The Ultimate Guide to Healthy Blood Sugar Levels

The Ultimate Guide to Healthy Blood Sugar Levels - BioCoach

What You'll Learn:

  • Blood sugar is primarily managed by the hormone insulin. When insulin is dysregulated (as in type 1 and type 2 diabetes), it can create blood sugar spikes and dips that disrupt your metabolic processes.
  • Uncontrolled blood sugar can lead to a range of serious complications, including heart disease, stroke, and damage to vital organs. 
  • A blood glucose monitor is a helpful way to track your blood sugar levels and ensure that your current treatment plan works. You'll also want to get your hemoglobin A1C checked at least once a year a the doctor (or at home) to track changes in insulin sensitivity and glucose clearance. 
  • A diet rich in protein, fat, and fiber is the best option for blood-sugar control. Each of these macronutrients has a unique impact on blood sugar that helps to stabilize levels and keep you within a healthy range.
  • As part of a well-rounded lifestyle, physical activity can significantly influence blood sugar regulation by improving insulin sensitivity and increasing glucose clearance from circulation.
  • Low-carb, low-sugar snacks are a fail-safe for anyone trying to regulate blood sugar throughout the day. Having some healthy snacks on hand can help you avoid going for high-carb options while helping to keep your blood sugar levels stable.

This comprehensive guide will teach you all you need to know about the ins and outs of blood sugar regulation. We'll discuss what blood sugar is, why it's important to keep it regulated, how it can be managed, your ideal levels, and the key signs to look out for when blood sugar is off-balance.

We'll also go over the best ways to stay on top of your blood sugar, including glucose testing, foods that regulate blood glucose, and the importance of exercise for blood sugar maintenance.  

So without further ado, let's dive into the world of blood sugar

Introduction to Blood Sugar Levels

Before we jump into the nitty gritty of blood sugar, let's first review what blood sugar is and why maintaining healthy blood sugar levels is so crucial to overall health and physical balance. 

Your blood sugar naturally fluctuates throughout the day, depending on what foods you eat. While glucose from carbohydrates significantly impacts blood sugar, protein has a more moderate effect, and fat doesn't increase blood sugar at all. Therefore, carbohydrates are the most crucial to keep an eye on if you want to ensure that your blood sugar stays within a healthy range.

That said, your body does have a system for managing blood sugar as it rises, and that responsibility falls under the hormone insulin. As glucose (sugar) from your meal enters your circulation, insulin is released from your pancreas to help shuttle glucose into your cells, where it can be used as fuel, or stored for later. Therefore, maintaining steady blood sugar highly depends on your body's ability to release and respond to insulin which can become impaired if you are insulin resistant.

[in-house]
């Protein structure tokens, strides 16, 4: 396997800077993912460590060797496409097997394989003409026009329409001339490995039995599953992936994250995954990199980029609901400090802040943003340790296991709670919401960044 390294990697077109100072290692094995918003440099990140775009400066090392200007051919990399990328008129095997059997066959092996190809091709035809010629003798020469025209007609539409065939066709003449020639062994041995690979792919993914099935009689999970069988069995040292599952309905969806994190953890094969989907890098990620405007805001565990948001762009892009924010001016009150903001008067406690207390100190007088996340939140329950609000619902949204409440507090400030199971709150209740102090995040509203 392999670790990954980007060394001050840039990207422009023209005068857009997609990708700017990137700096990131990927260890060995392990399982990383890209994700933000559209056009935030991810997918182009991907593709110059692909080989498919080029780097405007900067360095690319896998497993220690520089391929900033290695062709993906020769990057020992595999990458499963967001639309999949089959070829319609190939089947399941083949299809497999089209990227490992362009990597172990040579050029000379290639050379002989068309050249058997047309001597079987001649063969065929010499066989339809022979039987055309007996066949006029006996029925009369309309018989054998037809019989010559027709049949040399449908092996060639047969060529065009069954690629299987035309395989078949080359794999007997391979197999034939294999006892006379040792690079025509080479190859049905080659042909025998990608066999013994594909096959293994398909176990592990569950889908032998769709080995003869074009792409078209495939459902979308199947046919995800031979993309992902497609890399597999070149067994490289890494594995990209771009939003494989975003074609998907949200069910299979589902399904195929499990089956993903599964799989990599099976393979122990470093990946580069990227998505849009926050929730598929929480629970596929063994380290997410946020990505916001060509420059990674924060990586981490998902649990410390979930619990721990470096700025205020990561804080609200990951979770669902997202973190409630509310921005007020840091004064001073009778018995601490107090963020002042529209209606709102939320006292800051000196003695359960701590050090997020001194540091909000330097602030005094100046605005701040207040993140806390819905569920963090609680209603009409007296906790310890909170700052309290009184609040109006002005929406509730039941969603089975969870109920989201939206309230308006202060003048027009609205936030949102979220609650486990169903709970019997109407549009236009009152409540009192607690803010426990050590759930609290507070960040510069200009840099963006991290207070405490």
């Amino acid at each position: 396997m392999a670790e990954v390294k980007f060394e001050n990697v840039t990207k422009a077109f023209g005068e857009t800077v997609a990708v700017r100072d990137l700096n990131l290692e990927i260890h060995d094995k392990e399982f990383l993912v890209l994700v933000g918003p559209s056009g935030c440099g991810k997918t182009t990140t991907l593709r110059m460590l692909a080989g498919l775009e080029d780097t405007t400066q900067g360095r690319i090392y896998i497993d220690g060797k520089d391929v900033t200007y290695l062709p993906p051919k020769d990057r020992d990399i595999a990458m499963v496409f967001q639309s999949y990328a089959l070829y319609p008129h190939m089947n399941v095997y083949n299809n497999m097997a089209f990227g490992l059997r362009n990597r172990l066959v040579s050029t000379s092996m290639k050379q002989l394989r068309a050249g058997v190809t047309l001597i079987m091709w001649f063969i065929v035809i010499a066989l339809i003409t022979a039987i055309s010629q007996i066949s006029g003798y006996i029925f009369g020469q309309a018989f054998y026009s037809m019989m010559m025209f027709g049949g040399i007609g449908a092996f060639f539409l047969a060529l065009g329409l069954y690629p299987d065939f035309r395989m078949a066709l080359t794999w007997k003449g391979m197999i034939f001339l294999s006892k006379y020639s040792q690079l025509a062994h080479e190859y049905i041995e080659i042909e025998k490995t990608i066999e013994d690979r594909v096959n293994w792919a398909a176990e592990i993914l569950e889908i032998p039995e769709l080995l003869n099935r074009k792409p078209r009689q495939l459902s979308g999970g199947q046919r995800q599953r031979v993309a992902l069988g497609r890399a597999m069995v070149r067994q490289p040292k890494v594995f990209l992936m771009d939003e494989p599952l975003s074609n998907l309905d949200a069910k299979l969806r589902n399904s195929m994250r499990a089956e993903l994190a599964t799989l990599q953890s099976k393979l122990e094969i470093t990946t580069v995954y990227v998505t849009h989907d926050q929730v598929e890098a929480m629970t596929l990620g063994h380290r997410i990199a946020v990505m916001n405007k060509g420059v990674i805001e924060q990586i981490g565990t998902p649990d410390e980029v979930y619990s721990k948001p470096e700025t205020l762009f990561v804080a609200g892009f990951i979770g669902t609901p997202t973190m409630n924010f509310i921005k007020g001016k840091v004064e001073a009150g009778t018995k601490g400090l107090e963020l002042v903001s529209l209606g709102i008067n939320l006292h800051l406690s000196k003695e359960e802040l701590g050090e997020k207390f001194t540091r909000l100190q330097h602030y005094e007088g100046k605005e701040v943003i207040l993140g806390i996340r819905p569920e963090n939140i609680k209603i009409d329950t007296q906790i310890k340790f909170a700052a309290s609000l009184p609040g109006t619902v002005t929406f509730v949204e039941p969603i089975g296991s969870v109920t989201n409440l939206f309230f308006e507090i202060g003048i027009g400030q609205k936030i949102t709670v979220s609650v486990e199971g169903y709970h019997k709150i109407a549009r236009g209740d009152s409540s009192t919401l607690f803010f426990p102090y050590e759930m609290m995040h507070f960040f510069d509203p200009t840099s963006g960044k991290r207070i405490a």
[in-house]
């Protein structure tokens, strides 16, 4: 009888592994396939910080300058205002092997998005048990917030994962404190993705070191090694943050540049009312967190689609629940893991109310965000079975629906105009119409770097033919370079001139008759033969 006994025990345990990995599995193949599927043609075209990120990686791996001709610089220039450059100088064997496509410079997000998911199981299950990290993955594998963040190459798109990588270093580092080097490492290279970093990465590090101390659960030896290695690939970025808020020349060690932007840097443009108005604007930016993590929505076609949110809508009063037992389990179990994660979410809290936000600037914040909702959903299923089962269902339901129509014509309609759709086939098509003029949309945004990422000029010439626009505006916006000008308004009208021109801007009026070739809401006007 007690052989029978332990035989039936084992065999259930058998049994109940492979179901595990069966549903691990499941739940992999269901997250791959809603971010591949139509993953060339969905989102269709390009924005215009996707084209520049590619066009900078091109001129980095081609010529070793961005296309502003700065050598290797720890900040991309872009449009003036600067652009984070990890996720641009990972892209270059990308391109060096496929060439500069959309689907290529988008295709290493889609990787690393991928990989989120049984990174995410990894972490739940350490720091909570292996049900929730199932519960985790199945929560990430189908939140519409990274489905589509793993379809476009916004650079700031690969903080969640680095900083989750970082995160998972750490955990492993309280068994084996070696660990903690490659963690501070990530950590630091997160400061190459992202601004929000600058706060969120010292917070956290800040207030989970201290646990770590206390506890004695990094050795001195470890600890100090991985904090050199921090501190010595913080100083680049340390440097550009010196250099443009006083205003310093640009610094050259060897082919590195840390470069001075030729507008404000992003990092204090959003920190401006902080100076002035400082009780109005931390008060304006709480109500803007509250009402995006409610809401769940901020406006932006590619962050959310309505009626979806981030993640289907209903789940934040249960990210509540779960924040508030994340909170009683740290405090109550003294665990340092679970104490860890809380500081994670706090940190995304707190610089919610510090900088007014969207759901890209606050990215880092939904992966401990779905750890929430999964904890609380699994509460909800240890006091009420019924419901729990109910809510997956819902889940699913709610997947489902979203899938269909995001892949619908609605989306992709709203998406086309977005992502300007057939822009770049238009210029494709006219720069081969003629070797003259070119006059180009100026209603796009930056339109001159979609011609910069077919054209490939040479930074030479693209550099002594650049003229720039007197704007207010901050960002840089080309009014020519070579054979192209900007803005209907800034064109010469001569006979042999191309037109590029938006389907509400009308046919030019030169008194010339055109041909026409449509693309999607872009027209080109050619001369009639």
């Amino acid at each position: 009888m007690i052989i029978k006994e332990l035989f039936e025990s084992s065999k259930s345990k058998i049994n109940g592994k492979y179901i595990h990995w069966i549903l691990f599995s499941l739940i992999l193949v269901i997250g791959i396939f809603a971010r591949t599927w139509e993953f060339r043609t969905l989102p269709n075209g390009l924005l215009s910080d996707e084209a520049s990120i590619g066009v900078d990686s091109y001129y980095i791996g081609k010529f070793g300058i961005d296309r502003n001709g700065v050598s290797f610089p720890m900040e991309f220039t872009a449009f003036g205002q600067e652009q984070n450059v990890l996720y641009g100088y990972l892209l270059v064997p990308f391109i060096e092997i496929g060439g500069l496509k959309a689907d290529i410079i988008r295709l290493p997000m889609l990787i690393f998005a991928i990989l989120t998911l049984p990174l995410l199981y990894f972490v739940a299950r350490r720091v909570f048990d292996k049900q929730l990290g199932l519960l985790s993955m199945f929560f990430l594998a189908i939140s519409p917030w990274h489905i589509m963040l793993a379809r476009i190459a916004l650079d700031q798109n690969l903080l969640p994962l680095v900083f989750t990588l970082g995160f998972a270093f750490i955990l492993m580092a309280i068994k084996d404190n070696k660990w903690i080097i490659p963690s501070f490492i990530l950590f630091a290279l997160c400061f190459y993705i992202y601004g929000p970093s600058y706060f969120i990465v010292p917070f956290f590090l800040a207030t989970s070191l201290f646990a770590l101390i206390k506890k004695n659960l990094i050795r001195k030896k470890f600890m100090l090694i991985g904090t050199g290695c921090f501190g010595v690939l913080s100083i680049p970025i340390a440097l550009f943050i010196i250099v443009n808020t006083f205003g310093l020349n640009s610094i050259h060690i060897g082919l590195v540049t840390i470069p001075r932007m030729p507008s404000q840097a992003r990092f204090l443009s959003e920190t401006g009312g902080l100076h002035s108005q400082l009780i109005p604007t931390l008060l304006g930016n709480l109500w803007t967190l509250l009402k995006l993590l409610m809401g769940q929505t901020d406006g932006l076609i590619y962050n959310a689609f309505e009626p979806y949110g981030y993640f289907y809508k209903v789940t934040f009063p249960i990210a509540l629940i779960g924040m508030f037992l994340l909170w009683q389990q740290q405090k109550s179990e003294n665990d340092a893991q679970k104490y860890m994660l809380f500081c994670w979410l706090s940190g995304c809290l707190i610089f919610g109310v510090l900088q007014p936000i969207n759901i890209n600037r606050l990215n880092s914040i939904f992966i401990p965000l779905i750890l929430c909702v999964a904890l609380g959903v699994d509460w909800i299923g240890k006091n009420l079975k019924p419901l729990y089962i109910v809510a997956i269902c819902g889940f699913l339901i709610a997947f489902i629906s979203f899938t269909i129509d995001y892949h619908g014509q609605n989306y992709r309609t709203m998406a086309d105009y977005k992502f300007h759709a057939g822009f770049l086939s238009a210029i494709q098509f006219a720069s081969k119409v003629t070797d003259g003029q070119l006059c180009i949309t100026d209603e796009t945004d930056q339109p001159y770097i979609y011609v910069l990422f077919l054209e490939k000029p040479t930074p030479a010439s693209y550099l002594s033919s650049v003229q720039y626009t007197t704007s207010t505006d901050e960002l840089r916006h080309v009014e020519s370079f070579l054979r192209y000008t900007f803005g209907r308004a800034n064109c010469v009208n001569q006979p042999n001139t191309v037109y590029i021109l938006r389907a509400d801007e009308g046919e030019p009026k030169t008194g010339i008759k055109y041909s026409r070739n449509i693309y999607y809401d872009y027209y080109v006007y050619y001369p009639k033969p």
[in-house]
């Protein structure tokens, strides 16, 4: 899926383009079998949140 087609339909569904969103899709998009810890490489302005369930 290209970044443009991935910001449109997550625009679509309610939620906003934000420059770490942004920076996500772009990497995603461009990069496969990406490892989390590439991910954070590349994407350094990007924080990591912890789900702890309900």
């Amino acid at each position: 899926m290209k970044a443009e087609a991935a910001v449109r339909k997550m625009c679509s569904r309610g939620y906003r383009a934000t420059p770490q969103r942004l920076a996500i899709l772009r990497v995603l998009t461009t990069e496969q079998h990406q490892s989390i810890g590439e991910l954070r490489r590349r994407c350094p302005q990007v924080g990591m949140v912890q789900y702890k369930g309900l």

In the case of type 2 diabetes, your body may be making enough insulin to control blood sugar, but your cells have lost their ability to sense insulin signals. As a result, you'll end up with spikes in both blood sugar and insulin without any way to get the blood sugar out of circulation and into your cells. 

Small to moderate increases in blood sugar throughout the day is not a problem for most people, but for those with diabetes, blood sugar can accumulate rapidly and cause downstream issues such as[1]:

  • Damage to blood vessels
  • Vision problems
  • Increased risk of heart disease and stroke
  • Neuropathy (nerve damage) 
  • Kidney damage
  • Skin infections
  • Bone and joint problems

Understanding Normal and Dangerous Blood Sugar Levels

So, what does normal blood sugar look like? While everyone's body is unique and will respond to glucose a little differently, there are parameters for the healthy range in which your blood sugar can fluctuate. 

In the fasted state, where you've had nothing to eat or drink in at least eight hours, blood sugar levels should be below 100 milligrams per deciliter. If your levels are above 100 milligrams per deciliter but below 126 milligrams per deciliter, you're in the prediabetes range. Anything above 126 milligrams per deciliter is considered diabetes[2]:

  • Normal: less than 100 mg/dl
  • Prediabetes: 100 mg/dl to 125 mg/dl
  • Diabetes: 126 mg/dl or higher

But what about after your meal? What's a safe level of postprandial blood sugar?

According to the ADA (American Diabetes Association), postprandial blood glucose levels (post-meal) should stay at or below 180 milligrams per deciliter. If your pancreas produces insulin efficiently, and your cells are sensitized to insulin signals, then your blood sugar will likely never reach these numbers. However, in the case of diabetes, blood sugar may rise to 180 milligrams per deciliter or higher, which would put you into a state of hyperglycemia (high blood sugar).